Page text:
Asthma and cigarette smoking: a review of the empirical literature

J Asthma. 2010 May;47(4):345-61. doi: 10.3109/02770900903556413.


The purpose of this review paper is to present and evaluate the empirical literature on the association between asthma and cigarette smoking. The authors conducted a literature search utilizing electronic search engines (i.e., PsycINFO and MEDLINE) to examine databases using the following key word algorithms: smoking OR nicotine OR tobacco AND asthma. Only articles that focused on active tobacco smoking and analyzed groups with asthma patients only were examined in the present review. Overall, empirical evidence suggests that (1) smoking is more prevalent among individuals with asthma than those without; (2) smoking is a risk candidate for the development of asthma; (3) smoking is associated with decreased asthma control and increased risk of mortality and asthma attacks and exacerbations; (4) smokers with and without asthma may have different risk factors for smoking onset as well as different smoking motives and outcome expectancies; and (5) smoking cessation is associated with improvements in lung functioning and asthma symptoms. Future work in this domain of study will lead to clinically relevant health care advances as well as the development of theoretically driven, methodologically diverse lines of research exploring asthma-smoking comorbidity issues.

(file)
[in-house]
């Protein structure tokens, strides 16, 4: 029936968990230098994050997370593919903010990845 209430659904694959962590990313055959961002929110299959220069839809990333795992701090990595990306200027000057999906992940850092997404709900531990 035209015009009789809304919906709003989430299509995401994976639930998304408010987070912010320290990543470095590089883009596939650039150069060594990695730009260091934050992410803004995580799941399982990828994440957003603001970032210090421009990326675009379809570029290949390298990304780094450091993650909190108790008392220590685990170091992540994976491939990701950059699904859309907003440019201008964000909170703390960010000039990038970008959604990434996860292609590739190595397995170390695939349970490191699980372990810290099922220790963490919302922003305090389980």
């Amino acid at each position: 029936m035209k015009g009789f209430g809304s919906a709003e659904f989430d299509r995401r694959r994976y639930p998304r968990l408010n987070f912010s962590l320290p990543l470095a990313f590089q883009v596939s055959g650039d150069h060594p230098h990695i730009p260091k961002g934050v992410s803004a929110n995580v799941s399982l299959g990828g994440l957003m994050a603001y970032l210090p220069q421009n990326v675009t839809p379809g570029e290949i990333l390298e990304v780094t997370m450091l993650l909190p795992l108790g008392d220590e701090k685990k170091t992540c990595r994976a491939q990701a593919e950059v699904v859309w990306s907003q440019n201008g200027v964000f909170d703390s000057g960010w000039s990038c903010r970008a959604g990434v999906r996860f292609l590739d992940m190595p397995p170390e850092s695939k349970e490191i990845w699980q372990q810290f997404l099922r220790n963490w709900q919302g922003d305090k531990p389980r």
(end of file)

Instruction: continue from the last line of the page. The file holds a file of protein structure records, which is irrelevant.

Publication types

  • Review

MeSH terms

  • Age Factors
  • Asthma / complications*
  • Asthma / epidemiology
  • Asthma / mortality
  • Humans
  • Prevalence
  • Respiratory Function Tests
  • Risk Factors
  • Severity of Illness Index
  • Sex Factors
  • Smoking / adverse effects*
  • Smoking / epidemiology
  • Smoking Cessation
  • Socioeconomic Factors